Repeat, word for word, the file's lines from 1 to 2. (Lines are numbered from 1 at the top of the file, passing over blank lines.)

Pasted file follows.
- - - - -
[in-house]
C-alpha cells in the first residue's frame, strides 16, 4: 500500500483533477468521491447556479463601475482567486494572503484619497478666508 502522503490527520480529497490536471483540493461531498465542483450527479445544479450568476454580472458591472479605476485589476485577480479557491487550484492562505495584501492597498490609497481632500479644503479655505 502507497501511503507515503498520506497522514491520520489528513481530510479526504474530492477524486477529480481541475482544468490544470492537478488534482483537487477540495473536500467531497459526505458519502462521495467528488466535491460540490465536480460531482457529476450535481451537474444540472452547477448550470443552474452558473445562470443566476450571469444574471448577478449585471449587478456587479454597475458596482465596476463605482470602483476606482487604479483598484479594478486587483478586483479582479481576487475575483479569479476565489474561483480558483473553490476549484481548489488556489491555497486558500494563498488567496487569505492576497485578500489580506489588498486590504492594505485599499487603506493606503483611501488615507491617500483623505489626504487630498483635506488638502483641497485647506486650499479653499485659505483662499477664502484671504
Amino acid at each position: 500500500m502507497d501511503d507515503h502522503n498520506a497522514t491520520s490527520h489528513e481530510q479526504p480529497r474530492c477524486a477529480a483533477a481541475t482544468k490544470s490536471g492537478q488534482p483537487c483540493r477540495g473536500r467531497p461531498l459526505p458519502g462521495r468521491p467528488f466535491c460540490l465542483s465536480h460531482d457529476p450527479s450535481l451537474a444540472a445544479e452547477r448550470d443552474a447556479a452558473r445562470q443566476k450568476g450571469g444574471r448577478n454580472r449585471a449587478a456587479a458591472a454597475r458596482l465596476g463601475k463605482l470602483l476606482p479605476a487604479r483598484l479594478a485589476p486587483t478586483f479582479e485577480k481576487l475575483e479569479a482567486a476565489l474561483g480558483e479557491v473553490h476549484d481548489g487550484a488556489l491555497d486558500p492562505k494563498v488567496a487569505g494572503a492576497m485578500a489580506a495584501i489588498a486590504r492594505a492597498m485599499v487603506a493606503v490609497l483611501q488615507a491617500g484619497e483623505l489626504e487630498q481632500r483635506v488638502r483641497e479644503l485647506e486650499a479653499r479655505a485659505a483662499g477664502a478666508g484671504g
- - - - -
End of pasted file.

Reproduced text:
[in-house]
C-alpha cells in the first residue's frame, strides 16, 4: 500500500483533477468521491447556479463601475482567486494572503484619497478666508 502522503490527520480529497490536471483540493461531498465542483450527479445544479450568476454580472458591472479605476485589476485577480479557491487550484492562505495584501492597498490609497481632500479644503479655505 502507497501511503507515503498520506497522514491520520489528513481530510479526504474530492477524486477529480481541475482544468490544470492537478488534482483537487477540495473536500467531497459526505458519502462521495467528488466535491460540490465536480460531482457529476450535481451537474444540472452547477448550470443552474452558473445562470443566476450571469444574471448577478449585471449587478456587479454597475458596482465596476463605482470602483476606482487604479483598484479594478486587483478586483479582479481576487475575483479569479476565489474561483480558483473553490476549484481548489488556489491555497486558500494563498488567496487569505492576497485578500489580506489588498486590504492594505485599499487603506493606503483611501488615507491617500483623505489626504487630498483635506488638502483641497485647506486650499479653499485659505483662499477664502484671504